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#140 Background Checking Your Open Source
on Wed May 24 2023 17:00:00 GMT-0700 (Pacific Daylight Time)
In this episode, Darren interviews Michael Mehlberg about increasing confidence in open source through background checking the open source communities.
If you’re a software developer, you know the feeling of pride that comes with creating a popular package or tool that many people find useful. However, this popularity can sometimes attract the attention of attackers who look for vulnerabilities to exploit.
In a recent podcast, software engineer Jay Phelps shared his experience of discovering a vulnerability in a widely-used package he created. After realizing the potential impact of the vulnerability and the sheer number of instances of the package in the wild, Phelps quickly worked to fix the issue to prevent attackers from exploiting it.
This scenario highlights the importance of vigilance for software developers, especially those who create popular packages or tools. While it may be tempting to bask in the glory of a widely-used product, it’s crucial to remember that popularity can also attract attackers. Regular checks and updates to address any vulnerabilities can help protect users and prevent exploitation.
As a software developer, it’s important to approach your work with both pride and caution. While it’s great to contribute to society with your creations, don’t forget to prioritize the security and safety of your users. Stay vigilant and keep your packages up-to-date to prevent vulnerabilities from being exploited by attackers.
Hello, this is Darren
Pulsipher, chief solution,architect of public sector at Intel.
And welcome to Embracing
Digital Transformation,where we investigate effective change,leveraging people process and technology.
On todays episode, Backgroundchecking your OpenSource,
CEO of Darksky Technologies.
Michael, welcome to the show.
Thank you for having me.
Hey, Michael, when we first talked,
I was really enamoredwith what you guys do,which we'll get to a second.
But first off, I know my audiencewants to know a little bit more about youand where you come fromand what you're doing now.
Yeah. Happy to share.
I, I do.
I've been in technologyfor as long as I can remember.
Started when I was about 12 years old.
I had a friend that was workingon a compact computer, which is kind of a,you know, compact with a cue,if you remember.
I remember that. Oh, yeah.
There's a funny namebecause this thing was hugeand had a handle on the back,but it probably weighed £50.
But but you could carry it around.
It was compact, Right?
And I remember that.
And he he had programed this game.
I think he called it in Mortal Kombat overtwo stick figures that werefighting each other.
And I was just floored that you couldthat you could do that.
You know, I never thoughtabout where programs came from.
And so I started programing.
You know, he helped me learnand I started programing and I knew rightthen I was going to get into softwaredevelopment and making video gamesall through high schooland then finally ended up at Purdue
University studying computer scienceand left there to go right into industrywhere I was working on basically D.O.D.software protecting, you know, weaponssystems against tamperingand in reverse engineering.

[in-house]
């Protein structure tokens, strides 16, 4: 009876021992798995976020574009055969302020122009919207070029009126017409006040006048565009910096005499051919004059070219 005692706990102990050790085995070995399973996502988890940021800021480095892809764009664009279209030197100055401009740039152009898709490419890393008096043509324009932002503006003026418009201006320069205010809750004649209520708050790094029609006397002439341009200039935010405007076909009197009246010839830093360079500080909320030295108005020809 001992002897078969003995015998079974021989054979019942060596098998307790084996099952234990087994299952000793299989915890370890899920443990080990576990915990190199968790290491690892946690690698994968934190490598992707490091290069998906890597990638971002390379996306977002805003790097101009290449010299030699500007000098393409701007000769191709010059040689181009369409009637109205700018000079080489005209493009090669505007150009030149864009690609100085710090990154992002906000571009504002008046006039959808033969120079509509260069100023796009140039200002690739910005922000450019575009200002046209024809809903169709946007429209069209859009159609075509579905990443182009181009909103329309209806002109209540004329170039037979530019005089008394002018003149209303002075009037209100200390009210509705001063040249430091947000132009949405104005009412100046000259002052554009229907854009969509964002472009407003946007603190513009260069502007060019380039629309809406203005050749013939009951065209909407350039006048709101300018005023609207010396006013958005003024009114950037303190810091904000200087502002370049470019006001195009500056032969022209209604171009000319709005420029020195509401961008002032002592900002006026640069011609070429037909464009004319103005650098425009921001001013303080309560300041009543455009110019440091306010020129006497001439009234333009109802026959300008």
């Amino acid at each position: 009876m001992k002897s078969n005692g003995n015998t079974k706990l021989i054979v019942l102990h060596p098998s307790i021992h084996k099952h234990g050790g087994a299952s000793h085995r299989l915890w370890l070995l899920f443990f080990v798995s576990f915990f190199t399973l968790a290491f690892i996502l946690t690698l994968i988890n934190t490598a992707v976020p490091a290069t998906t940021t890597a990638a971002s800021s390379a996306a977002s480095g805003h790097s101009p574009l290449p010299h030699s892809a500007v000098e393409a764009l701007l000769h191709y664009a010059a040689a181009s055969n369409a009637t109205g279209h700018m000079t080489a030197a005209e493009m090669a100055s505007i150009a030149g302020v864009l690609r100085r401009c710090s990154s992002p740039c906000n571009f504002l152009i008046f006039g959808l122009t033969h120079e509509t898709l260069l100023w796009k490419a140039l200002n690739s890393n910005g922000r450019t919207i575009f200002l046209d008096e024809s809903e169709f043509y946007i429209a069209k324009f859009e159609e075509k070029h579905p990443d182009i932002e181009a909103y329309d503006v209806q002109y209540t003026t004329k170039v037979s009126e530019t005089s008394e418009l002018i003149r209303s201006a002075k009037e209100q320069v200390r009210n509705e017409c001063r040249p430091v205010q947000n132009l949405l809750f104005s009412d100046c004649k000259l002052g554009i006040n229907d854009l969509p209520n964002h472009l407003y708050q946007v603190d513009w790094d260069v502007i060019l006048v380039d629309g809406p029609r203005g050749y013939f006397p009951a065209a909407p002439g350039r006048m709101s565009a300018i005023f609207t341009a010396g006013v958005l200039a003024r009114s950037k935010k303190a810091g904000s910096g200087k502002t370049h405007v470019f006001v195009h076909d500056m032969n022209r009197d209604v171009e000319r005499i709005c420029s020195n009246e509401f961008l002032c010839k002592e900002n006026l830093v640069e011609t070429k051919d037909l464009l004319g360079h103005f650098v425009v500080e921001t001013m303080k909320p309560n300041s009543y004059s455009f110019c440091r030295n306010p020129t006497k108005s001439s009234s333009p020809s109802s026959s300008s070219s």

So I got a crash course onhow to reverse engineer softwareat the first company
I did an internship with.
And I love solving problemsthat turned outto be at least good enoughto keep my job there. Andfrom there, just,you know, got into the whole industryand protecting software,protecting weapon systems.
And I have been, you know, learningever since, and I'm still learning.
Cybersecurity is one of those thingsthat it's kind of a never ending job.
There's always some new attack out thereand some new way to to defend against it.
Well, it doesit does keep us actually busy. Right?
It gives us employed. Right.
So, yeah, I guess we do.
We attribute we like the hackers out therecausing us to have no problem.
We knowthere's plenty ofother problems to solvewithout them creating anymore.
Yeah, very much so. So.
So tell me a little bit aboutwhen I first talked to you went, Wow,
I never thought of thisabout the whole open source.
There's a big push right now on securingthe software supply chain out there.
Open source is a big aspect of that.
Tell me your guys's approach to helpingsecure the software supply chain.
Yeah, I guess.
I guess it helps a kind of to seewhat I've seen over the past
When I when I first got started,we were really just focusedon protecting our operating systemor even even applicationor right as a single applicationif it had some data in itor some algorithmthat was particularly sensitive,you know, we wanted to protect itbecause if an attacker got hands on, then,you know, they would understand itor they wouldthey would be able to reveal,you know,the secrets that were in in the software.
And sowe started with with just applicationsstartedthen protecting bigger systems, right?
Operating systemsand and things of that nature.
And over time,the open source development communityjust started exploding.
And so while we were learning,you know, how to both break in and defendbreak into and defend systems,there were justthousands and thousands of packagesbeing put out there by the whole opensource community, which was phenomenalbecause first thing you do as a developeris go looking for, you know,somebody who's already solved the problem.
So you don't have to reinvent the wheel.
So eventually, you know, itcame to a point where, all right, there'sa lot of operating systems out there.
There's constantly problemswithin operating systems.
How do you really make a secure one?
You can patch all this stuffon after the fact.
But what if you missed something, right?
It's it's a tough game, a cat and mousegame that we play with the attacker.
And unfortunately, it's it's in theattacker's favor most of the time becausewe have to get every single we have to getwe have to catch every single bugand every vulnerability in orderto protect the system wholly, which is animpossible task most of the time.